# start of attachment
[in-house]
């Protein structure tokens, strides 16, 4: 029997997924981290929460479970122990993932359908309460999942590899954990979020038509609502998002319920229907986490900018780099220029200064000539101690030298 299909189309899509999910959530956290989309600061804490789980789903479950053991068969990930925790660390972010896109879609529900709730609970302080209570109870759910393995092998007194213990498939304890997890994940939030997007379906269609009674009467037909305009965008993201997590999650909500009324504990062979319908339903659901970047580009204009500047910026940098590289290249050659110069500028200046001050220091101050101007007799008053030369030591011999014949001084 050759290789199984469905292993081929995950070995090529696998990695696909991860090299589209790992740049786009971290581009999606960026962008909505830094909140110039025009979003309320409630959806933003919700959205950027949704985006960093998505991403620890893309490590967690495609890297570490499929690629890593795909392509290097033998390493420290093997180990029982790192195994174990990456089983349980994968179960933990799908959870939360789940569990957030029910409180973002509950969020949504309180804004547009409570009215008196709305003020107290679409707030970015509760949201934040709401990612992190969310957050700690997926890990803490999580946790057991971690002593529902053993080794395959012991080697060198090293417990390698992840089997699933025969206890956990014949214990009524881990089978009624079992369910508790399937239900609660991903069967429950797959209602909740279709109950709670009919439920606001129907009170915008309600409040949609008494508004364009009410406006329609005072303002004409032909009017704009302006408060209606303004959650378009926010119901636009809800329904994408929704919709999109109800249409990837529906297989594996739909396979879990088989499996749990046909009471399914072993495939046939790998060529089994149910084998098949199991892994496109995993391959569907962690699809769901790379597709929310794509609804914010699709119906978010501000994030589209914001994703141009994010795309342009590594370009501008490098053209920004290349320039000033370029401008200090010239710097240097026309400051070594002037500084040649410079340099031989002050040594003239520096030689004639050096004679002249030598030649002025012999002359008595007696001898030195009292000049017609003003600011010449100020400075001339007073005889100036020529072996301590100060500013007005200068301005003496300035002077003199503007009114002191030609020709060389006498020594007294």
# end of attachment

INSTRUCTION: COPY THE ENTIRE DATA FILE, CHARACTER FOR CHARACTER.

[in-house]
């Protein structure tokens, strides 16, 4: 029997997924981290929460479970122990993932359908309460999942590899954990979020038509609502998002319920229907986490900018780099220029200064000539101690030298 299909189309899509999910959530956290989309600061804490789980789903479950053991068969990930925790660390972010896109879609529900709730609970302080209570109870759910393995092998007194213990498939304890997890994940939030997007379906269609009674009467037909305009965008993201997590999650909500009324504990062979319908339903659901970047580009204009500047910026940098590289290249050659110069500028200046001050220091101050101007007799008053030369030591011999014949001084 050759290789199984469905292993081929995950070995090529696998990695696909991860090299589209790992740049786009971290581009999606960026962008909505830094909140110039025009979003309320409630959806933003919700959205950027949704985006960093998505991403620890893309490590967690495609890297570490499929690629890593795909392509290097033998390493420290093997180990029982790192195994174990990456089983349980994968179960933990799908959870939360789940569990957030029910409180973002509950969020949504309180804004547009409570009215008196709305003020107290679409707030970015509760949201934040709401990612992190969310957050700690997926890990803490999580946790057991971690002593529902053993080794395959012991080697060198090293417990390698992840089997699933025969206890956990014949214990009524881990089978009624079992369910508790399937239900609660991903069967429950797959209602909740279709109950709670009919439920606001129907009170915008309600409040949609008494508004364009009410406006329609005072303002004409032909009017704009302006408060209606303004959650378009926010119901636009809800329904994408929704919709999109109800249409990837529906297989594996739909396979879990088989499996749990046909009471399914072993495939046939790998060529089994149910084998098949199991892994496109995993391959569907962690699809769901790379597709929310794509609804914010699709119906978010501000994030589209914001994703141009994010795309342009590594370009501008490098053209920004290349320039000033370029401008200090010239710097240097026309400051070594002037500084040649410079340099031989002050040594003239520096030689004639050096004679002249030598030649002025012999002359008595007696001898030195009292000049017609003003600011010449100020400075001339007073005889100036020529072996301590100060500013007005200068301005003496300035002077003199503007009114002191030609020709060389006498020594007294």